Tuesday, 7 September 2010


Paramount Pictures
Now Showing

Despite being based on a popular animated series, I suspect The Last Airbender must have come into possession of director M. Night Shyamalan (of The Sixth Sense fame) not as a personal project but as a studio ultimatum: “If you want to keep making your one-trick movies-with-a-twist, you'd better make us a blockbuster first.”

And despite the almost universal panning the film has received, Shyamalan has delivered; the film to date grossing $130 million in the US alone, and the director already has a new film (Devil) releasing in October.

Of course, box office receipts very rarely match up with film quality and as it is, many will come away from The Last Airbender hoping that the title is also a promise. For in spite of the visual effects and the 3D (applied retroactively so the film takes on that distinctly murky look), there's very little in this fantasy film that will have anyone coming back for seconds.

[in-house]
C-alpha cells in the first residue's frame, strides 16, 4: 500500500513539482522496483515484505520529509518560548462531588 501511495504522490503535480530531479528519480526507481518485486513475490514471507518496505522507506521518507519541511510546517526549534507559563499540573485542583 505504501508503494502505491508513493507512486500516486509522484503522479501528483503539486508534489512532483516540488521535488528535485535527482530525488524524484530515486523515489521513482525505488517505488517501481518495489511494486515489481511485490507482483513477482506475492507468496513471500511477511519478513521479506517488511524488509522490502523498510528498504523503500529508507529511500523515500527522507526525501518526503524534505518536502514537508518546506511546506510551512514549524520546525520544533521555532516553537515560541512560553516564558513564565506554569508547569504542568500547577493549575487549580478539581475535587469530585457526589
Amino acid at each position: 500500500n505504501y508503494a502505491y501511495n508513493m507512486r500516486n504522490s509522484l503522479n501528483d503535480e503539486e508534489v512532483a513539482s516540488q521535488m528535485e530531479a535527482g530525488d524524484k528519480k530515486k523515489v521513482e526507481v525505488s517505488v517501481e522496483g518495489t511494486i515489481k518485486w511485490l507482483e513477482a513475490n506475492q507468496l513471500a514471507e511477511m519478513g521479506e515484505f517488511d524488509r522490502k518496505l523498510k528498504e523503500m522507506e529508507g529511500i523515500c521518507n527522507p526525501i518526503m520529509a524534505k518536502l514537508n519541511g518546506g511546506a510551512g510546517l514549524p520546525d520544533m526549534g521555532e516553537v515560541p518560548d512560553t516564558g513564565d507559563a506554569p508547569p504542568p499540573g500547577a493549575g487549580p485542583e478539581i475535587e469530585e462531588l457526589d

The basics of the story involve warring tribes but since almost all of the dialogue in The Last Airbender is exposition, informing us of the history if this world, its various tribes and the prophecy of the Avatar, a Dalai Lama-like being continually reborn throughout the centuries and the one who will bring peace to this world, there's very little chance you'll be lost. Bored, on the other hand. All dialogue is delivered with varying degrees of stiffness which only adds to the growing sense of unrest.

The Avatar, a bald kid, is a master of 'bending', an elaborate from of tai chi requiring high levels of concentration and an even higher embarrassment threshold. There's a lot of gesticulating involved with bending, whether it be of fire, water, earth or air (the Avatar being feted for his ability to master all four elements). It makes you think someone in this parallel world could get a hell of a lot done if they simply invented the gun. I know I certainly could have done with one at my screening.

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